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Versatility Equals Employability: Why You Should Play More Than One Instrument

Naturally, every musician has an instrument they're best at – their primary instrument. But your primary instrument shouldn't be all you play – you should have secondary instruments, too. Whether you're a singer that plays viola and keys or a guitarist that plays percussion and bass, expanding your versatility as a musician is a major key to employability.

Most serious musicians want to make music their only career. And regardless of what shape that career takes – from performing and composing to teaching and tutoring – knowing how to play more than one instrument will only add to your credibility as a musician. Here are three reasons why you should play more than one instrument.

More Session Work

Session work has been called the bread and butter of performing artists, and that's the hard truth of it. Musicians who do session work successfully are often paid excellent wages for what they do, and they'll frequently work with the same studios and recording companies for years at a time. Playing more than one instrument – particularly if you're a singer – will open up a lot more opportunities for you to do session work, especially if you play instruments that aren't super common.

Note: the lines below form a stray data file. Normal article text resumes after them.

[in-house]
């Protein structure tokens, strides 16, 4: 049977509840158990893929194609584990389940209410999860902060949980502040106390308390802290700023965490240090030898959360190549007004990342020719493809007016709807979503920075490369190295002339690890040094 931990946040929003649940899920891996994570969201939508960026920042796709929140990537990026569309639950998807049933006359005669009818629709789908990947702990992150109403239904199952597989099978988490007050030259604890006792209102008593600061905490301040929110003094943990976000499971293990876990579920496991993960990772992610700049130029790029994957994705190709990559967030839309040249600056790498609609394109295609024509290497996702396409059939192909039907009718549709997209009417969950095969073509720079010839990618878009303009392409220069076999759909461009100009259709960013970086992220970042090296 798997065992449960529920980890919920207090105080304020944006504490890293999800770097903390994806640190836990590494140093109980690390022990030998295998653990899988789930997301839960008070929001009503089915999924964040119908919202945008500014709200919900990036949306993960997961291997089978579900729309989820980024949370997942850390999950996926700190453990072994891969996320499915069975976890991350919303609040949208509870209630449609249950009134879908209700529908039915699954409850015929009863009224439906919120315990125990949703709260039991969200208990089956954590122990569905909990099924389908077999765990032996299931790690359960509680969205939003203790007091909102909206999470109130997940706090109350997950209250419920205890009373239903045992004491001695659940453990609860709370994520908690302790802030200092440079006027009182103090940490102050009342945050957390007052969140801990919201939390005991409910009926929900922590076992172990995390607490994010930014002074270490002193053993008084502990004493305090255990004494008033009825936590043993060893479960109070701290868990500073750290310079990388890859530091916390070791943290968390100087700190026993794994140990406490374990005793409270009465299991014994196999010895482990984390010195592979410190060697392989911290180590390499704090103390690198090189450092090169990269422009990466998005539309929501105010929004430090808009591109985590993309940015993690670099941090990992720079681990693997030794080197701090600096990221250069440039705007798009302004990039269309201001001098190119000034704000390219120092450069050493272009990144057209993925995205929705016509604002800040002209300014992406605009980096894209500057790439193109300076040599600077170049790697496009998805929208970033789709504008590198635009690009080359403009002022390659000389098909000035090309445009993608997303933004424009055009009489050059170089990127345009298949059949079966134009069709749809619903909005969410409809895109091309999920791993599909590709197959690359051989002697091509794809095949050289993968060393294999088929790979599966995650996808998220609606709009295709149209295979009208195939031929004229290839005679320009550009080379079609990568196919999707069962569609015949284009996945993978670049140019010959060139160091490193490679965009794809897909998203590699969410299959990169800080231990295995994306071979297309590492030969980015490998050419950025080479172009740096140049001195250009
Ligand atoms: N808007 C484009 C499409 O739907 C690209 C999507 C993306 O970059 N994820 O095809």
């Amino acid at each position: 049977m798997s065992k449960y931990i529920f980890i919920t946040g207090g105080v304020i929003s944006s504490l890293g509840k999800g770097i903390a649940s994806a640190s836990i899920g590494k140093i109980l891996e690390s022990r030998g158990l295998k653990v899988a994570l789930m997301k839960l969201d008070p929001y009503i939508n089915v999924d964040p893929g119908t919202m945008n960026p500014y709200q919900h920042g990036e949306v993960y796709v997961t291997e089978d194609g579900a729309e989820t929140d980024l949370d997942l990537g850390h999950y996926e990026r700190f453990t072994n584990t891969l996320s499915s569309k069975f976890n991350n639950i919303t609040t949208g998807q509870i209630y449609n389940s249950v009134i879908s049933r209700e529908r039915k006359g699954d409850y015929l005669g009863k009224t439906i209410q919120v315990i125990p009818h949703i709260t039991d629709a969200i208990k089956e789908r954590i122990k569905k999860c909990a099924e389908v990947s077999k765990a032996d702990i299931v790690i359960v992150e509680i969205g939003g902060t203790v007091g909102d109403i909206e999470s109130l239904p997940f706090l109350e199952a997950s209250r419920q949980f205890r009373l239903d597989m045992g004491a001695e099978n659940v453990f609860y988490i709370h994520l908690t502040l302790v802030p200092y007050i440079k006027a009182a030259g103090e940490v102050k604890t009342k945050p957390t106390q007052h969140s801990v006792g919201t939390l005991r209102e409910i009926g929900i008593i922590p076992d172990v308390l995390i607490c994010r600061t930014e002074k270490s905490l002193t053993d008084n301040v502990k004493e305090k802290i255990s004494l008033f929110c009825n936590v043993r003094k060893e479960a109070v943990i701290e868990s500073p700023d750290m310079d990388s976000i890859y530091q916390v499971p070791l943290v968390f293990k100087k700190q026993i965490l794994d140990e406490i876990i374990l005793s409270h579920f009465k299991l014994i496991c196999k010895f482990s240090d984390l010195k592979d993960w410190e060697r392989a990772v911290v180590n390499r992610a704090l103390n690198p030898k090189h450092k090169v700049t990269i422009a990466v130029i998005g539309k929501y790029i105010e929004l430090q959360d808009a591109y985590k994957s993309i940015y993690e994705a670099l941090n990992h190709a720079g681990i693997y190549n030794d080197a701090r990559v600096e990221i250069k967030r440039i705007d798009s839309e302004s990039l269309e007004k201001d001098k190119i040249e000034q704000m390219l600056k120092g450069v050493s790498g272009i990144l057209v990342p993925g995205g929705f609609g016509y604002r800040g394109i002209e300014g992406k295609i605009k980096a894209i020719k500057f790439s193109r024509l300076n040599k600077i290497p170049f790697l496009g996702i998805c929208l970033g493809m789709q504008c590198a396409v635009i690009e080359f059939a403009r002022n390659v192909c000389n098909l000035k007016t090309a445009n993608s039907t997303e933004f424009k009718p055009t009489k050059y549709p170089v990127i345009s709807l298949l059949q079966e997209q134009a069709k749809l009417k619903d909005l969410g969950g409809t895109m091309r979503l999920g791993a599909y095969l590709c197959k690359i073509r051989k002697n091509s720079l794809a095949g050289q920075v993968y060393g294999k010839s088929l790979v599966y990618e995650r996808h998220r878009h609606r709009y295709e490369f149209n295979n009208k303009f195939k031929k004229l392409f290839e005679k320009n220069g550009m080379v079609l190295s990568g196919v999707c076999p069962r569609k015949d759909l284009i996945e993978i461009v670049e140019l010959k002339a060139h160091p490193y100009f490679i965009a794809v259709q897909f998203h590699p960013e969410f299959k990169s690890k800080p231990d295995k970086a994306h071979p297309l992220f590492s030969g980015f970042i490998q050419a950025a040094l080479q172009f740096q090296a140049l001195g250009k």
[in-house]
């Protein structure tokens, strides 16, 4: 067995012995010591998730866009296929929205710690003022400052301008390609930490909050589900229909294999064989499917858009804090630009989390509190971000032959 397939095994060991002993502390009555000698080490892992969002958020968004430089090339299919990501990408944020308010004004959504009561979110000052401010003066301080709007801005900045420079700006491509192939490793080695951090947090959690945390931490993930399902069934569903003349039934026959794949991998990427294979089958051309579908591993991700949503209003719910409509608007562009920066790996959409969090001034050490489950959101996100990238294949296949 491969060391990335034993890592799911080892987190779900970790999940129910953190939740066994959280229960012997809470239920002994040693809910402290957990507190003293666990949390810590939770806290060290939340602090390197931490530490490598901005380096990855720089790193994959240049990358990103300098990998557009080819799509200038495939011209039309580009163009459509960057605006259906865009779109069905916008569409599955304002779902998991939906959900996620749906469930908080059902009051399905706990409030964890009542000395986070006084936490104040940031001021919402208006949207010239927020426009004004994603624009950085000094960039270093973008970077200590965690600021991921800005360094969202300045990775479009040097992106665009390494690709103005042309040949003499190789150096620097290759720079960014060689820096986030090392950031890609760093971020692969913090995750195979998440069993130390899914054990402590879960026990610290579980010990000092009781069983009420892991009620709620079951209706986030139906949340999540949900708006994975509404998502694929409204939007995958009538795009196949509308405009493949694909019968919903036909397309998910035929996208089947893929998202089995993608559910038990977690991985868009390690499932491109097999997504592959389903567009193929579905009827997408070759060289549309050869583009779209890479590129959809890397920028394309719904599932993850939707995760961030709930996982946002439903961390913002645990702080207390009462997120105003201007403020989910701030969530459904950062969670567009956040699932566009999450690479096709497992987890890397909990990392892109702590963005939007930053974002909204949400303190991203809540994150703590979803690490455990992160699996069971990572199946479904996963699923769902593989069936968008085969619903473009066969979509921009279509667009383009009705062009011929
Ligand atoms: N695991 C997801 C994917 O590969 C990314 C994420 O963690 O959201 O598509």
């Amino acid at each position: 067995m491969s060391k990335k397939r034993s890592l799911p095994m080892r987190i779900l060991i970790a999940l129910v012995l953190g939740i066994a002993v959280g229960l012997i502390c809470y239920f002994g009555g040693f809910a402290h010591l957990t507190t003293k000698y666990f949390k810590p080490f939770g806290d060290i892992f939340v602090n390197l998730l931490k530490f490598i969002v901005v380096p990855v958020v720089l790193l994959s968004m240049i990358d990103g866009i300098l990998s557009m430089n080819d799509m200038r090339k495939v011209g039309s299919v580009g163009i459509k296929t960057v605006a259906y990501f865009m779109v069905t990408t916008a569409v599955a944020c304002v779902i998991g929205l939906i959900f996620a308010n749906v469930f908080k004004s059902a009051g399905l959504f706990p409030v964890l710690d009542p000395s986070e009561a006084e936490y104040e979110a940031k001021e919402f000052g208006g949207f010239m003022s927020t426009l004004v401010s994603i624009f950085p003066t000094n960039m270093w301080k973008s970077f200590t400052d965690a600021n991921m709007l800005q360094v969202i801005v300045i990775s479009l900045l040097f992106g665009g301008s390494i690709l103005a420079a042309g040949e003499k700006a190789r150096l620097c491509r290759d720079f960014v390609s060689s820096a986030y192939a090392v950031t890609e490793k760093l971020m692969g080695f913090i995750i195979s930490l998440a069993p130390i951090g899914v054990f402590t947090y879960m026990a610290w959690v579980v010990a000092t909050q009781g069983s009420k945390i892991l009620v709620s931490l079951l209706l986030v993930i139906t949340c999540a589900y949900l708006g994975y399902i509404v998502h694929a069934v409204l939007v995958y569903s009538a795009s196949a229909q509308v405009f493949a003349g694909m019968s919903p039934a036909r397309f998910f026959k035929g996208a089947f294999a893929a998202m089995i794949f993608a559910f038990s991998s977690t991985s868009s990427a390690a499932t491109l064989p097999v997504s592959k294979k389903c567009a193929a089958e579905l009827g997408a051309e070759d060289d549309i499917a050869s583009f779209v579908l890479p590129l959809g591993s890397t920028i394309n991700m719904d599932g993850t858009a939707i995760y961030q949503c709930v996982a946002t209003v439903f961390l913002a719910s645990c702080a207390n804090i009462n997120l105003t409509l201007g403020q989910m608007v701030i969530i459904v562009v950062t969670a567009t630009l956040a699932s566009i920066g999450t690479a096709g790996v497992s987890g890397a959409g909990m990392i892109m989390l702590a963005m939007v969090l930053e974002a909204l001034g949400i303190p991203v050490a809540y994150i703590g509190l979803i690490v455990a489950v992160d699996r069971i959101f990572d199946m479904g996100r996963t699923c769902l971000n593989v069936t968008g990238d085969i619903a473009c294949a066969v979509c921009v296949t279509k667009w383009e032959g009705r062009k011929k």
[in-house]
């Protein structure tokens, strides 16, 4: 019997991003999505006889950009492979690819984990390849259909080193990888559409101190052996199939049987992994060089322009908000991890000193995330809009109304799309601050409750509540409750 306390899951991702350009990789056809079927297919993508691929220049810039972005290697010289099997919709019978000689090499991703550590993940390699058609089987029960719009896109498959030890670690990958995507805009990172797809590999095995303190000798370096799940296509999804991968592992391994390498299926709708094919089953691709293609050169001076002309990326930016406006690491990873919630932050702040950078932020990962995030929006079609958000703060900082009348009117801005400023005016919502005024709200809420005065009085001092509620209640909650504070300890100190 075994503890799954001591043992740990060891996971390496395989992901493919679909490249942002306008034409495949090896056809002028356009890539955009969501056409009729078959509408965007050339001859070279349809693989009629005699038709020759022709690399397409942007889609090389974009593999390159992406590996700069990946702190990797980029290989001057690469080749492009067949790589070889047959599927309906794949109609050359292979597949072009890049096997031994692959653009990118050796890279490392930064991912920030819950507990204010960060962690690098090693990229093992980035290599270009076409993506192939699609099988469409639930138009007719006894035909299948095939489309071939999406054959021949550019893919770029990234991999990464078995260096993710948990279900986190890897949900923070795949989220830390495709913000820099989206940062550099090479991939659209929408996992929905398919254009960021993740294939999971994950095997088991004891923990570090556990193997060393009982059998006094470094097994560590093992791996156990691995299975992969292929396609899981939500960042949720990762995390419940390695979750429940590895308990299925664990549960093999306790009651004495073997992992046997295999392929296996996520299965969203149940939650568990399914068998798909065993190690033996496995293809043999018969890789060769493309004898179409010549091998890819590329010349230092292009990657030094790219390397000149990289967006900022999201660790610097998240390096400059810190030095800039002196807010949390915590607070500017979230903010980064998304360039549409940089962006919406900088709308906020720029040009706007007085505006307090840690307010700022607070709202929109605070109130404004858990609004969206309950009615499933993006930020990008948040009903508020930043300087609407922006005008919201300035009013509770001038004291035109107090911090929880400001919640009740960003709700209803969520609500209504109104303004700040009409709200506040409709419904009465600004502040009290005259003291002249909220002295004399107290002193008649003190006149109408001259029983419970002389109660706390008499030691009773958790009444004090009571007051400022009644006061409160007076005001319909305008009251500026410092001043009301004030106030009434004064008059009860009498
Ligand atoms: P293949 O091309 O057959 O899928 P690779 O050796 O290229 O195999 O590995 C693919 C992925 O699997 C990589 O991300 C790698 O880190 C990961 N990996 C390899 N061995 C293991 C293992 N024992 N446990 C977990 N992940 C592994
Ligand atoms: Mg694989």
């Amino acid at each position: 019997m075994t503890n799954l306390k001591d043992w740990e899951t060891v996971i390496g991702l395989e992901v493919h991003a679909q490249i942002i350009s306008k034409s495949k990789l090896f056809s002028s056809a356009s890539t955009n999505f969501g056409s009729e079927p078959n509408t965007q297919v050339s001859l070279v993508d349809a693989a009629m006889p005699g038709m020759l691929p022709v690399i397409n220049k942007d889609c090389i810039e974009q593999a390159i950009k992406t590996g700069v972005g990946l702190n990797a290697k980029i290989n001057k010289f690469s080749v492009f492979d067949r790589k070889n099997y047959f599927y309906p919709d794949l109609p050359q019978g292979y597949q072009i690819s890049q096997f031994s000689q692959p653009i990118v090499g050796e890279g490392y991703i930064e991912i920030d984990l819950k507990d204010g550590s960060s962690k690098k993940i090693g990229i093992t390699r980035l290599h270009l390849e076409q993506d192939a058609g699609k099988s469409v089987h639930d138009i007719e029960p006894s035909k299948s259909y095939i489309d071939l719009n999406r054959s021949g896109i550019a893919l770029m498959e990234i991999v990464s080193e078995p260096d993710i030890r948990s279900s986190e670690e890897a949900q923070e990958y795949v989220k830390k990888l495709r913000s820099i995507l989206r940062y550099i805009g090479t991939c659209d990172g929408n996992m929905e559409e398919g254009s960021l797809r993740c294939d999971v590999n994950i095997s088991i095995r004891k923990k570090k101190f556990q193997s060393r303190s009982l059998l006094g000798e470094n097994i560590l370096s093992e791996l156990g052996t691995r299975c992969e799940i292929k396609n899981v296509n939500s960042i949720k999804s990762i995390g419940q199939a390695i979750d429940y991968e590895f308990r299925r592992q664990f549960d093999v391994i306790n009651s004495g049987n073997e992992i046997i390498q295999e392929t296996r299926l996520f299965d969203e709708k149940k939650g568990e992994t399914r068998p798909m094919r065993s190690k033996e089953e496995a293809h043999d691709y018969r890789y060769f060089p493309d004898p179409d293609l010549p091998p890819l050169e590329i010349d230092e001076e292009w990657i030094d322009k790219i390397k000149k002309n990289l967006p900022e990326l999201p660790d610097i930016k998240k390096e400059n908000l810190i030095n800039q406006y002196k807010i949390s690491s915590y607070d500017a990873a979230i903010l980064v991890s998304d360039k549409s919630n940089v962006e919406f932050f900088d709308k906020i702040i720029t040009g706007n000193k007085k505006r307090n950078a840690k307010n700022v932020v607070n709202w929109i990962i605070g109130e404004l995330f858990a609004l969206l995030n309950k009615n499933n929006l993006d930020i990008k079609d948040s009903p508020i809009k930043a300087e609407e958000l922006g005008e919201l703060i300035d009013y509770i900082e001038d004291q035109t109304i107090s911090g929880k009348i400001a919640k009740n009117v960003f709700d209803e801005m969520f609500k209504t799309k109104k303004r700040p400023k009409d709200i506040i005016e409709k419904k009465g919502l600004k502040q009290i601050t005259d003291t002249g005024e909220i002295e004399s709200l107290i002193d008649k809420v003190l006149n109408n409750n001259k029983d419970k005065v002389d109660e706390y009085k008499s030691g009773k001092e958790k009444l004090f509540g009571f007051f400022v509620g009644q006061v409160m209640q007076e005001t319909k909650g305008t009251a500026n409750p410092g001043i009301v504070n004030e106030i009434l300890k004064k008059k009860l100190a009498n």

More Performance Work

If you're down to work with more than one musical act at a time, knowing multiple instruments can help you land multiple work offers – sometimes with prestigious groups. Some groups will only hire musicians that play two or more instruments, in light of the fact that they want to keep the lineup small but still have versatility of sound.

More Educational Work

Some musicians go the educational route, but even if you have an advanced degree in a specific instrument, educational institutions also value versatility. If you've studied a variety of instruments and can play several with proficiency, you're more likely to be able to effectively teach students outside the area of your main instrument.

If you plan to teach or coach, take the time to study multiple instrument groups while you're in university or conservatory – like one from strings, one from brass, several from percussion, and so on.

Versatility is a valuable commodity in the music industry no matter what you do. Versatility also often demonstrates commitment to excellence in music – and that commitment will impress your seriousness about music on everyone you work with. No matter what secondary instruments you decide to take up, know that doing so will enhance your career in music as well as help to ensure greater creative and financial success.

 

 

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